In the past when asked what is used to clean up an oil spill in the workshop, it was not unusual for someone to point at a pile of sand in the corner. The big problem with this approach is that sand does not absorb anything. The sand only provides a surface area to coat that temporarily arrests the spill. Soon after the liquid is then stripped off by gravity and the spill returns with the added bonus of a pile of contaminated sand.
Next came the era of the clay based absorbent. Whilst generally better than using sand, these clay based absorbents brought a new set of problems. This product is fired in a kiln to produce the granules. Fire the clay too long and it is too hard to be absorbent. If it is not fired for long enough it will turn to mud when applied to the spill.
Fortunately spill response sorbents have evolved along with the regulations and penalties. Businesses now have the ability to effectively offset their exposure to presecutions and penalties with high quality spill solutions. Read More
One of these products is absorbent spill pads or spill mats. Although these products are commonly called “absorbent” pads the term is not accurate. Absorbents are products that take the liquid into their structure. Coconut husk is a true absorbent as the liquid is encapsulated inside the coconut fibre. Polypropylene is an adsorbent. An adsorbent is a product that allows a liquid or gas to adhere to its surface.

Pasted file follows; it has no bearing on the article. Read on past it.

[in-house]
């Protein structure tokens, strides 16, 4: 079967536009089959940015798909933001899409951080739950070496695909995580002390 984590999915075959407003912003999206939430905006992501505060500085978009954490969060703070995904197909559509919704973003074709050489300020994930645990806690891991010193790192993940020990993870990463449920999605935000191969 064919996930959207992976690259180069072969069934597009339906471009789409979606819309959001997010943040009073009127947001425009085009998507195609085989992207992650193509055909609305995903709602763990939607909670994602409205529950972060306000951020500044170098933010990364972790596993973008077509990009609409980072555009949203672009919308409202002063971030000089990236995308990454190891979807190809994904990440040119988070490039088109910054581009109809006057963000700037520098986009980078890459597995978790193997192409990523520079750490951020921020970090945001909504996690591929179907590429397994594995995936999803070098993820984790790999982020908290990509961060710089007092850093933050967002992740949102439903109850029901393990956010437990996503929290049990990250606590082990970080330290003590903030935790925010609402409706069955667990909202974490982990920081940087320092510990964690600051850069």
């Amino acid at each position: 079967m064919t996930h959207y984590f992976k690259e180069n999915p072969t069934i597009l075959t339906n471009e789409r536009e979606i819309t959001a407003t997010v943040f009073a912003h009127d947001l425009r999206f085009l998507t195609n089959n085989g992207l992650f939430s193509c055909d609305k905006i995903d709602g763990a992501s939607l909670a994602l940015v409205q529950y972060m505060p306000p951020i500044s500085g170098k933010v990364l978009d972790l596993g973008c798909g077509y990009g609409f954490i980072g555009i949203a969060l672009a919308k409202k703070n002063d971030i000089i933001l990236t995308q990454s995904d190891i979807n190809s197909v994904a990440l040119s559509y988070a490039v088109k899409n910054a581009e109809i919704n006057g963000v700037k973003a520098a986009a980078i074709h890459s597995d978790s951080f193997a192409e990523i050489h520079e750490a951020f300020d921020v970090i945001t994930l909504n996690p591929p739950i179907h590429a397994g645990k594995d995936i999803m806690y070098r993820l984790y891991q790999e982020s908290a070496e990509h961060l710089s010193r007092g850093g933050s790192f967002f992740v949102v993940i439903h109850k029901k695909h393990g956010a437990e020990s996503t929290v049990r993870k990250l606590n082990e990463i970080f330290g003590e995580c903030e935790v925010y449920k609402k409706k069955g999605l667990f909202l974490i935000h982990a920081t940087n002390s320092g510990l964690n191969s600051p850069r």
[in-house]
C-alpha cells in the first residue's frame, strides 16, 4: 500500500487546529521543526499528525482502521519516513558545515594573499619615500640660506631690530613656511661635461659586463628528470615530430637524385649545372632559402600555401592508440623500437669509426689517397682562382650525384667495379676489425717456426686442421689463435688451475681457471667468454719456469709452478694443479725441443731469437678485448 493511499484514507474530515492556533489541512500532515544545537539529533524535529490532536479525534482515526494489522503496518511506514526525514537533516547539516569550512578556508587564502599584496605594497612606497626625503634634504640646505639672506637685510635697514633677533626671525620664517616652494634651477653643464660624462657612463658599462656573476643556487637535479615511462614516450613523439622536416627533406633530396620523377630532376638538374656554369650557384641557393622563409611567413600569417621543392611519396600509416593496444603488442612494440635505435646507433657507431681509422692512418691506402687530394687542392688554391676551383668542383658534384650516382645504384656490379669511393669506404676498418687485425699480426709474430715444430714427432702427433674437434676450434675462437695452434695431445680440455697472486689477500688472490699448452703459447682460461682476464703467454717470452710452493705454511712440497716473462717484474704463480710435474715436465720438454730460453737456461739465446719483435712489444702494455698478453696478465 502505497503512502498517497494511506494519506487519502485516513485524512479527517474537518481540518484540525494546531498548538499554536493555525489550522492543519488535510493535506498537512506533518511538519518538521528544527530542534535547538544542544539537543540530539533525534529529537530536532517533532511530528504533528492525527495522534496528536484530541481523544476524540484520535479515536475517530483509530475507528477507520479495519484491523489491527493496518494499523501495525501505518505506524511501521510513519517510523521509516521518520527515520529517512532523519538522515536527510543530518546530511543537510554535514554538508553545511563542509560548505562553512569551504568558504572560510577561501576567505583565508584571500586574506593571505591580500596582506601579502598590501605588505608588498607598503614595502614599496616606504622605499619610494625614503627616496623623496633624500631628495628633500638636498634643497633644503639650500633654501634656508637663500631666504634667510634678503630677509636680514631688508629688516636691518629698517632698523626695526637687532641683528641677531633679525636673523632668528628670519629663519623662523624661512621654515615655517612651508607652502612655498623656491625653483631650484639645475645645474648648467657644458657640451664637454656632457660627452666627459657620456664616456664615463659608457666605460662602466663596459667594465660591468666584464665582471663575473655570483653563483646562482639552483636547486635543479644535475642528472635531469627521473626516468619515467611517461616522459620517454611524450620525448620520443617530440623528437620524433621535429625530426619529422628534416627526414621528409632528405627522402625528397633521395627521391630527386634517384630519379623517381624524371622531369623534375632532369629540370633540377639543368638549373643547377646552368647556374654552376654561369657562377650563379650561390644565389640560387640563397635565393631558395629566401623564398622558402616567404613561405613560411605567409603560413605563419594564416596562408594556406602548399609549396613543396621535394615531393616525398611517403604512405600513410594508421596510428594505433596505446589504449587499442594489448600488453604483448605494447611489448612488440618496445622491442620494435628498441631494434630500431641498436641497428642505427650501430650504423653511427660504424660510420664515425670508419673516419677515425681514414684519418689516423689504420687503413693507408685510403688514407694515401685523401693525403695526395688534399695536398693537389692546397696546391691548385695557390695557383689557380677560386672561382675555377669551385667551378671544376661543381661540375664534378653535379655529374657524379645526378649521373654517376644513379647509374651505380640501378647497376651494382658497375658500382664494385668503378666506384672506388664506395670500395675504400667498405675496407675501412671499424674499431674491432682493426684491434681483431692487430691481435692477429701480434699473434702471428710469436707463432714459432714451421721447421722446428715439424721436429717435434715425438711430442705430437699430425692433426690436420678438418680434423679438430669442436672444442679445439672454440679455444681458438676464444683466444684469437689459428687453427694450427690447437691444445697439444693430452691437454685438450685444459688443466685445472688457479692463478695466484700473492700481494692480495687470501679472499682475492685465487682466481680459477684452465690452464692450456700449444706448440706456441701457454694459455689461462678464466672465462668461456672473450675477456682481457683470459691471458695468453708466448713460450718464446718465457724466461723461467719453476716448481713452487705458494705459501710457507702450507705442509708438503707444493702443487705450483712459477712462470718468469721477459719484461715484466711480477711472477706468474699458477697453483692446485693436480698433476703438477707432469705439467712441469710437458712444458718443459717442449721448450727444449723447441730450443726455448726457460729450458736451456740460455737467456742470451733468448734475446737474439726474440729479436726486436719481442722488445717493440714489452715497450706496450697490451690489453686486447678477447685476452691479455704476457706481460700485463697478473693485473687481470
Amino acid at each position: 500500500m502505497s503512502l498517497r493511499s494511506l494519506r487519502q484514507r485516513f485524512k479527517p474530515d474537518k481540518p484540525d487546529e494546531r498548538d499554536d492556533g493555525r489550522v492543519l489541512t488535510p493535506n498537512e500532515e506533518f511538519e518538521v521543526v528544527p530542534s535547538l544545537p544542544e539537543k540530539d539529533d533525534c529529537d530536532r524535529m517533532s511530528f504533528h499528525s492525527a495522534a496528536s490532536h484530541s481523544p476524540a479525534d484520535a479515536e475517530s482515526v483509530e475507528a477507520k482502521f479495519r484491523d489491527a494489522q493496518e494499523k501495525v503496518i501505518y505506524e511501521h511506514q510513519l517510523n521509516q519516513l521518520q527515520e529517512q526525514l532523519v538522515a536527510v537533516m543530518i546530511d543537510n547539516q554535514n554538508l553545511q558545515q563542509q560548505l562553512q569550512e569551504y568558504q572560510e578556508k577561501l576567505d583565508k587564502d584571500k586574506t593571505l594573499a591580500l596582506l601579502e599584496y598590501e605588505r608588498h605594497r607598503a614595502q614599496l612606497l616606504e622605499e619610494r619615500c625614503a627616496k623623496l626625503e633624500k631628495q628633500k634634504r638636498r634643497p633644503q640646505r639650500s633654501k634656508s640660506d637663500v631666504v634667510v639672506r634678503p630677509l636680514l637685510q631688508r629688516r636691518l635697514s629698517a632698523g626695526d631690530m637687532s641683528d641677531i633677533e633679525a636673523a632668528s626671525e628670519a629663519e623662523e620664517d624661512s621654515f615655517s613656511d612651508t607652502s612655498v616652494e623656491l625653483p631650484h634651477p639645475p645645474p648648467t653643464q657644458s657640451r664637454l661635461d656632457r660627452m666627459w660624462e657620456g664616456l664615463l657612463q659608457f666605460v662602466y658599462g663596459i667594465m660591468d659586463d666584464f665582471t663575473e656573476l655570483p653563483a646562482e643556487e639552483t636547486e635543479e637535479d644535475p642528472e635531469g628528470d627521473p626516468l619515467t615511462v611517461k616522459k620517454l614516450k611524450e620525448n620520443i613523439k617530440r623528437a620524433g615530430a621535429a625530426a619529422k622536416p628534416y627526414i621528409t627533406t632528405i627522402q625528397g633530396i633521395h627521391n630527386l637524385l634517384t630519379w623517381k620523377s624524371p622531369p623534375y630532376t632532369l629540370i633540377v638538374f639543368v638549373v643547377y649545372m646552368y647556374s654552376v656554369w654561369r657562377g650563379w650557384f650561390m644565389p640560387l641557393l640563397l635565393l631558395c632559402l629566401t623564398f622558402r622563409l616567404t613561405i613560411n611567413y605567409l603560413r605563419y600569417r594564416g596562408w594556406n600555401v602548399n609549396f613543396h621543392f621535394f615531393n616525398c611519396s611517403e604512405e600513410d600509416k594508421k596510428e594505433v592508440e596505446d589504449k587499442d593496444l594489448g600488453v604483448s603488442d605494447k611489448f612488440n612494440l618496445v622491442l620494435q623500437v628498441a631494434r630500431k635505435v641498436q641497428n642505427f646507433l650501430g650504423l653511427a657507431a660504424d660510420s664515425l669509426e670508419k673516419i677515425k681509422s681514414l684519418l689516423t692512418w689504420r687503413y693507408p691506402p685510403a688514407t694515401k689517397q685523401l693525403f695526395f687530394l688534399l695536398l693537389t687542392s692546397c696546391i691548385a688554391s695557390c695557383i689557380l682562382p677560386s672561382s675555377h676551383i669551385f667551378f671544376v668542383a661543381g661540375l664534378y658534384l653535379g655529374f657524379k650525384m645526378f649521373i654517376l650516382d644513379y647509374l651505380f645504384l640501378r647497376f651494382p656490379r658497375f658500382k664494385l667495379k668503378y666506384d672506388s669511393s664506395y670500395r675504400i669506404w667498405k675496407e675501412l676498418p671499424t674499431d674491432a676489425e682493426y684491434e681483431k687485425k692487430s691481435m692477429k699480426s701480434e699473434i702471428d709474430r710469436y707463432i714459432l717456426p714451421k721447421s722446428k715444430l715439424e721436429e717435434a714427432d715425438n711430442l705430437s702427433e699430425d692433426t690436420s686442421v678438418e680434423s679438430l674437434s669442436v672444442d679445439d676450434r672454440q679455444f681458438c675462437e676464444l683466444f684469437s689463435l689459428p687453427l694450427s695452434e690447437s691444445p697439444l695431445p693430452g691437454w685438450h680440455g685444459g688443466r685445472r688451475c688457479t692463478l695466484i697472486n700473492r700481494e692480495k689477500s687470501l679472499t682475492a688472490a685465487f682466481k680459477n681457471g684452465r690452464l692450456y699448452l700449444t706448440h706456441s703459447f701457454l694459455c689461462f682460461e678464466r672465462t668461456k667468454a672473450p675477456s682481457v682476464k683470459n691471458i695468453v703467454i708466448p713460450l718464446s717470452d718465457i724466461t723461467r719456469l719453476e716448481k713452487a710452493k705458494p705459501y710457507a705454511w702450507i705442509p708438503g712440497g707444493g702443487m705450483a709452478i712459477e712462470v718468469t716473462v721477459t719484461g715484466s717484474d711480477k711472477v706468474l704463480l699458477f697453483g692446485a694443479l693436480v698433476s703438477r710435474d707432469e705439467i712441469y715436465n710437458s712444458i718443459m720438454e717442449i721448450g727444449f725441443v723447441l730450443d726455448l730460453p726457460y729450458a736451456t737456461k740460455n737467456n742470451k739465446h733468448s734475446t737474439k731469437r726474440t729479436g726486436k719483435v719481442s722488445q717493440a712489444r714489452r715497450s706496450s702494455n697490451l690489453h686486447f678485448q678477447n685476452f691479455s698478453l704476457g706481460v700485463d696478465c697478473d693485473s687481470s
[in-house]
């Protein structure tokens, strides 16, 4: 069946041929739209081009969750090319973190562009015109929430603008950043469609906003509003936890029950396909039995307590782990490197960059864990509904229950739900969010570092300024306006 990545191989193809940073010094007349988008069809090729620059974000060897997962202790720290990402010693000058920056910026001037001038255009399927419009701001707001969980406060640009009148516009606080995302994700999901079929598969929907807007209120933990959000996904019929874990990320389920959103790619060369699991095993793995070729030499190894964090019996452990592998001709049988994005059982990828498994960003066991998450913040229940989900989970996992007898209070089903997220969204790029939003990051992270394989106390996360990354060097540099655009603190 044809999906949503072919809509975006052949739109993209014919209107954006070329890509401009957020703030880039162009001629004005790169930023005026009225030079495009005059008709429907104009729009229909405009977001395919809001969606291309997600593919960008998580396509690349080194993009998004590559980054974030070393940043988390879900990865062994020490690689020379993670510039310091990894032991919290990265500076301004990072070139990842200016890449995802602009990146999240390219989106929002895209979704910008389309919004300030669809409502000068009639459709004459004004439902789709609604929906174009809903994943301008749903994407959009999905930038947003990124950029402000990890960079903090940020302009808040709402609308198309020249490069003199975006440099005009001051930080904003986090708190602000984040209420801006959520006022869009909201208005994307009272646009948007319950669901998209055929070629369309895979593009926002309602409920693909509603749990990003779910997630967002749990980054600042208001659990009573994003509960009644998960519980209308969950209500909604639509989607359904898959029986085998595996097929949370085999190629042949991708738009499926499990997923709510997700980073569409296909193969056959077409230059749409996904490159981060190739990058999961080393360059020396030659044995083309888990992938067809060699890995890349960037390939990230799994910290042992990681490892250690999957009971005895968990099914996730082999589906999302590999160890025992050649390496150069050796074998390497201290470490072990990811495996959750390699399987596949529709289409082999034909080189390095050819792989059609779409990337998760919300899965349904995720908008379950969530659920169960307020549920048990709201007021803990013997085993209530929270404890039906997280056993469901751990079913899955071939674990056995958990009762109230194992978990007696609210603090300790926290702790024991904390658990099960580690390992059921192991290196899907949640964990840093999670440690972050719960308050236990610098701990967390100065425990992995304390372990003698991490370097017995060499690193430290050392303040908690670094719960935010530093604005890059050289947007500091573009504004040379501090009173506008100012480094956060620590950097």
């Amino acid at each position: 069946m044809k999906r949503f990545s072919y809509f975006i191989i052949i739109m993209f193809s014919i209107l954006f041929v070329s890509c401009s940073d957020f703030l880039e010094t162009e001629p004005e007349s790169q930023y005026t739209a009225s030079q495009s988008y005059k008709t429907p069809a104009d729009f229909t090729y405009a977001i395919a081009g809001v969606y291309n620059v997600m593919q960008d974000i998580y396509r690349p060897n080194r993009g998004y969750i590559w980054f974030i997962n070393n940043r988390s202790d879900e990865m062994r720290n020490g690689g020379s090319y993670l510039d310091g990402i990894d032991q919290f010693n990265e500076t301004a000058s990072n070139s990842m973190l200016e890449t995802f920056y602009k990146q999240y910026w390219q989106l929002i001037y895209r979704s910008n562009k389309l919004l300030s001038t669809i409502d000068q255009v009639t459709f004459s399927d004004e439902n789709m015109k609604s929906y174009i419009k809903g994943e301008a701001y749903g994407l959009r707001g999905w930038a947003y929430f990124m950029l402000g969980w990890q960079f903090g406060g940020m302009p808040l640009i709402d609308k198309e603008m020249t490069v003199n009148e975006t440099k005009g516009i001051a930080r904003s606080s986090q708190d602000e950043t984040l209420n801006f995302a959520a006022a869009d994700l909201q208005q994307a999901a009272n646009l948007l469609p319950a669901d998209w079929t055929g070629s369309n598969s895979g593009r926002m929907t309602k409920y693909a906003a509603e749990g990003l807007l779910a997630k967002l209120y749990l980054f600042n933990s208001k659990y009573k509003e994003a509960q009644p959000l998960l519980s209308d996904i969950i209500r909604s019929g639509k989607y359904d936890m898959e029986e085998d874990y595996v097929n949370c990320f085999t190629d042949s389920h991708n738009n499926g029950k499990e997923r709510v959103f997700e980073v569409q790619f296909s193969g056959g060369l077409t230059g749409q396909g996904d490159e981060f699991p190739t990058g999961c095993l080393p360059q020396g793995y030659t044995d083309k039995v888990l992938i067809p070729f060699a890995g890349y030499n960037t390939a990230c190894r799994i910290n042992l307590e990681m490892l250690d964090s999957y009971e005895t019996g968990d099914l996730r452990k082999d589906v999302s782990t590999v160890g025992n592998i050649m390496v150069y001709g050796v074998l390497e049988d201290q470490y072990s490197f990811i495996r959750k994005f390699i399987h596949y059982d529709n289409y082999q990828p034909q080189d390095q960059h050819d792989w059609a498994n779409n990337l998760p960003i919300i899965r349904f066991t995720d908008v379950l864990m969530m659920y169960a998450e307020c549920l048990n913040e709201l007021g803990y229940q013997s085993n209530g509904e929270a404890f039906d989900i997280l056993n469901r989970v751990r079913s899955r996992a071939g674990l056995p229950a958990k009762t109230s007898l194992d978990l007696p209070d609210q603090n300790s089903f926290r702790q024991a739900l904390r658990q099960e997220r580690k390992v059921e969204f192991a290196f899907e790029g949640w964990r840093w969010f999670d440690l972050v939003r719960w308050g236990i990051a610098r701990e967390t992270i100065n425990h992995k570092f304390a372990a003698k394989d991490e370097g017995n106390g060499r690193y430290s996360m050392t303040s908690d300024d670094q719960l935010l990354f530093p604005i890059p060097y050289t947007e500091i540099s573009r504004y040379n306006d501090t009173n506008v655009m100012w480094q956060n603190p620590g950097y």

The original spill pad is the white oil and fuel absorbent pads. This product is made from non-woven polypropylene fabric through a process called melt blown. Polypropylene is lightweight, strong and has excellent chemical resistance capability. The absorbent pad manufacturing process heats the polypropylene and sprays it through multiple nozzles onto a moving conveyor or rotating drum in a random pattern. The speed of the the conveyor determines the weight of the material. The weight of the absorbent pad is expressed in GSM or grams per square metre.
Polypropylene is oliophillic and hydrophobic. That means that in its pure form it will repel all aqueous solutions and only adsorb hydrocarbons. This is because it carries the opposite charge of hydrocarbon (opposites attract) and the same charge as water (like poles repel).
This unique characteristic is what make oil spill pads ideal for for marine applications and are commonly found at the refuelling areas in marinas. They are also required on vessels over 150GT as a part of the Shipboard Oil Pollution Emergency Plan (SOPEP). Because the repel water they will float and are easy to retrieve during clean up. This same material is also used in the manufacturer of floating oil absorbent booms. These booms both contain and absorb hydrocarbon spill on water surfaces.
These absorbent pads are also used to absorb acids, caustics and other water based substances. To overcome the hydrophobic characteristic of the material it is treated with a surfactant. This treatment modifies the charge of the material and the surfactant also breaks the surface tention of the liquid transforming it into an outstanding chemical absorbent pad. The excellent chemical resistance makes it ideal for a wide range of substances but is not recommended for strong oxidising agents.